A new survey of planning officials in California finds that most are embracing the shift from highway level of service to vehicle miles traveled for evaluating the environmental impacts of new development projects. While some are ditching LOS altogether, however, many still rely on it to measure traffic impacts.
Two recent studies suggest that California’s change in assessing the impact of development—from level of service (LOS) to vehicle miles traveled (VMT)—can reduce costs for developers and streamline the review of projects. Under the new guidelines, both studies to determine transportation impacts and any mitigation measures after review are less costly than the previous requirements. This has been confirmed not just by academic studies, but also by the City of Pasadena in a paper by recently-retired Director of Transportation, Fred Dock.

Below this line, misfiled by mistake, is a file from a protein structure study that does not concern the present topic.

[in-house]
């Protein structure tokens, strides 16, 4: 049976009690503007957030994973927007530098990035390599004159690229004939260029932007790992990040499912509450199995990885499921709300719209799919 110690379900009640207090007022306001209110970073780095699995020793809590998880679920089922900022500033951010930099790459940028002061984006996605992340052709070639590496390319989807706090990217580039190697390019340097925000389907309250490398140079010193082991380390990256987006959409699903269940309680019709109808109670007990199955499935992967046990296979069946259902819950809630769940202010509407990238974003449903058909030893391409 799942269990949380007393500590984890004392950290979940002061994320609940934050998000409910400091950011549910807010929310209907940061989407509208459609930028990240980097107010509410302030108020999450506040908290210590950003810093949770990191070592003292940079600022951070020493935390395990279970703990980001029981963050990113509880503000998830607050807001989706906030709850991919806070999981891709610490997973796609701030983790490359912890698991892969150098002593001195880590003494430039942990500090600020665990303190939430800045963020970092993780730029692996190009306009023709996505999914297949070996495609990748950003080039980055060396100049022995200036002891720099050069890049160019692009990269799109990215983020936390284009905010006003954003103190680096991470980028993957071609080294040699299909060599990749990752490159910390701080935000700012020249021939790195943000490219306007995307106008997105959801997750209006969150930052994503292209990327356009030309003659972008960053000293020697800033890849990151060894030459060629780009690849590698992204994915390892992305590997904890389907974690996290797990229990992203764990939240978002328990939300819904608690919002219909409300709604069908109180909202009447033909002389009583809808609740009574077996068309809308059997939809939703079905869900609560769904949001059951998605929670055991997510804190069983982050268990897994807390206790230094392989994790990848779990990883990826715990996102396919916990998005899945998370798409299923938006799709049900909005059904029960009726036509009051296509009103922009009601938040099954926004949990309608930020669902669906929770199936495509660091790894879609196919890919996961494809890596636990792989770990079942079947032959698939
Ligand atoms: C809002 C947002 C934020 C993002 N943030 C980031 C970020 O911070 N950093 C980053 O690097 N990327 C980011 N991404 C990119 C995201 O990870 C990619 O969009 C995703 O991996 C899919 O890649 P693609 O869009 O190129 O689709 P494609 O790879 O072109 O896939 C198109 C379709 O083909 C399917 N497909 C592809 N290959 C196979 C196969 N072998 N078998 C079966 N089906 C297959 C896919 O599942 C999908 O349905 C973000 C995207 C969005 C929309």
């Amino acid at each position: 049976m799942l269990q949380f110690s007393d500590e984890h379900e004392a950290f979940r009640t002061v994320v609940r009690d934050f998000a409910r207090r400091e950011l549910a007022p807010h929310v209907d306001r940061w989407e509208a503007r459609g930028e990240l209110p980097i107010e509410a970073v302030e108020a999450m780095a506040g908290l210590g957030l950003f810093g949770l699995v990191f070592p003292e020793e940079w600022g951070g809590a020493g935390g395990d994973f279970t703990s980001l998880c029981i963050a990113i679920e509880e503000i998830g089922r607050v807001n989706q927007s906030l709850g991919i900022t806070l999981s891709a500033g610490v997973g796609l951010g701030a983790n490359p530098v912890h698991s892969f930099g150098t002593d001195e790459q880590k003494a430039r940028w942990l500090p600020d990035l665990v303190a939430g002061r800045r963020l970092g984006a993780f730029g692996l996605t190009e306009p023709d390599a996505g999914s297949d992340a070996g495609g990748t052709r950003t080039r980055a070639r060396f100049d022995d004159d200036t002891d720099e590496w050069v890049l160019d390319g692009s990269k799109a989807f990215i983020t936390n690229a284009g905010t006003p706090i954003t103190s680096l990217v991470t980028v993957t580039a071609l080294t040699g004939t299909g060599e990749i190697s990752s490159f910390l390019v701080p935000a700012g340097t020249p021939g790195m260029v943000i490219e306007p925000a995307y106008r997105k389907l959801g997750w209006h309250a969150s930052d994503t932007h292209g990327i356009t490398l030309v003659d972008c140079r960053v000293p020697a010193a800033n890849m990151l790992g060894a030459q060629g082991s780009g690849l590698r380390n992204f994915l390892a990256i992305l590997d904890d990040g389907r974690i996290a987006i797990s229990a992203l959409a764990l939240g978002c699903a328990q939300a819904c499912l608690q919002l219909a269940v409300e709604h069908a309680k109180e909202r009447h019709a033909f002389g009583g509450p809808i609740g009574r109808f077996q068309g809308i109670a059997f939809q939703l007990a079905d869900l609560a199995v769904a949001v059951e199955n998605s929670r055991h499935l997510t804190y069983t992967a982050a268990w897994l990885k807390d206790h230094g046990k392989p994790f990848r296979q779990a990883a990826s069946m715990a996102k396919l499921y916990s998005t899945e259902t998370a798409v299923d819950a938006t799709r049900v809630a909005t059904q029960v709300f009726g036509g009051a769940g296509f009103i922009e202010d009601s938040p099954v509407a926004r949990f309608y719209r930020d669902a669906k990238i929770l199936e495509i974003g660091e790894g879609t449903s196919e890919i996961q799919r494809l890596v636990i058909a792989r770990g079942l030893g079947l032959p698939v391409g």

This month, for at least the second time in a year, the Institute of Transportation Engineers has challenged its members to rethink common practices and metrics that are often thought of as objective and unbiased, but that convey values that aren’t necessarily in line with the greater public interest. In particular, these values emphasize the movement of vehicles above all other interests.
The California legislature last week passed a bill that will remove highway level-of-service and parking from traffic mitigation analyses. The bill applies to projects in many urban and suburban areas. An earlier version of the legislation, SB 731, would have eliminated LOS standards statewide and replaced them with what essentially would have been an impact-fee based on VMT or some other systemic metric. Advocates say the weaker version in SB 743 still covers wide swaths of the state’s most populous areas, and that while it does not require statewide reform, it allows the Office of Planning and Research to accomplish such a change through rule making.